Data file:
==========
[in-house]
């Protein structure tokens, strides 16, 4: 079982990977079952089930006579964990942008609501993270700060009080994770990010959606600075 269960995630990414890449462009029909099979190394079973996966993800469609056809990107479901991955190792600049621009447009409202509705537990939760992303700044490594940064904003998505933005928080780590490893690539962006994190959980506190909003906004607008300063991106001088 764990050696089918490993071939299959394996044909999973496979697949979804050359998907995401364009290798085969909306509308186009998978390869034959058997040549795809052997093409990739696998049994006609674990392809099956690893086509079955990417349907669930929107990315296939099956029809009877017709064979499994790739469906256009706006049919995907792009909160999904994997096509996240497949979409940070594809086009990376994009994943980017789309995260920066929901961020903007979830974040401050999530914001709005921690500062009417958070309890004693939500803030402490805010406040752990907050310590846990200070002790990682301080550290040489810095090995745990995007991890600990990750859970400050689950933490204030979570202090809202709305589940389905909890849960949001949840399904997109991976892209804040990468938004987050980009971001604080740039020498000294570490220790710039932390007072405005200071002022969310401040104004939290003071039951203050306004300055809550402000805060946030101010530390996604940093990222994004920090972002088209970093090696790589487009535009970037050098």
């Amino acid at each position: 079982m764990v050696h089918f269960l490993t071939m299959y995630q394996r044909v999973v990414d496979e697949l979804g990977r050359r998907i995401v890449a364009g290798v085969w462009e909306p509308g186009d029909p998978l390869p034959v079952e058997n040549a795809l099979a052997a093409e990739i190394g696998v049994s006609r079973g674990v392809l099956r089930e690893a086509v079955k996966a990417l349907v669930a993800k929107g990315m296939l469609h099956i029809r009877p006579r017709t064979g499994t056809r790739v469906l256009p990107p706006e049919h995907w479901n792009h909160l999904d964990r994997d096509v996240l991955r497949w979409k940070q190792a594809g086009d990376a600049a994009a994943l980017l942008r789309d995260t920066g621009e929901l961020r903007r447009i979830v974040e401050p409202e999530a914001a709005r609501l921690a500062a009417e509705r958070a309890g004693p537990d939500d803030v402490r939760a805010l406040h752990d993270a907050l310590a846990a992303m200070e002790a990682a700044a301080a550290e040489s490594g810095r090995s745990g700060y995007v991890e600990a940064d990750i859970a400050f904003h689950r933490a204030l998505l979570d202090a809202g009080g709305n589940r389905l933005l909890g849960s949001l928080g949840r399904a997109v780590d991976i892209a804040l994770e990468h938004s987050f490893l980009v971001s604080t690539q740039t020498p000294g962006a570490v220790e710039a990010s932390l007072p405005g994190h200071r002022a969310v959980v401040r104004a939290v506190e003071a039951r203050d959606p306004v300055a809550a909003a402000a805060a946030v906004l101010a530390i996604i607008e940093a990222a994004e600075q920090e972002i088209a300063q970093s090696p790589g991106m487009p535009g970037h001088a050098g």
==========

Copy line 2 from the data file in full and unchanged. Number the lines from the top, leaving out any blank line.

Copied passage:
């Protein structure tokens, strides 16, 4: 079982990977079952089930006579964990942008609501993270700060009080994770990010959606600075 269960995630990414890449462009029909099979190394079973996966993800469609056809990107479901991955190792600049621009447009409202509705537990939760992303700044490594940064904003998505933005928080780590490893690539962006994190959980506190909003906004607008300063991106001088 764990050696089918490993071939299959394996044909999973496979697949979804050359998907995401364009290798085969909306509308186009998978390869034959058997040549795809052997093409990739696998049994006609674990392809099956690893086509079955990417349907669930929107990315296939099956029809009877017709064979499994790739469906256009706006049919995907792009909160999904994997096509996240497949979409940070594809086009990376994009994943980017789309995260920066929901961020903007979830974040401050999530914001709005921690500062009417958070309890004693939500803030402490805010406040752990907050310590846990200070002790990682301080550290040489810095090995745990995007991890600990990750859970400050689950933490204030979570202090809202709305589940389905909890849960949001949840399904997109991976892209804040990468938004987050980009971001604080740039020498000294570490220790710039932390007072405005200071002022969310401040104004939290003071039951203050306004300055809550402000805060946030101010530390996604940093990222994004920090972002088209970093090696790589487009535009970037050098």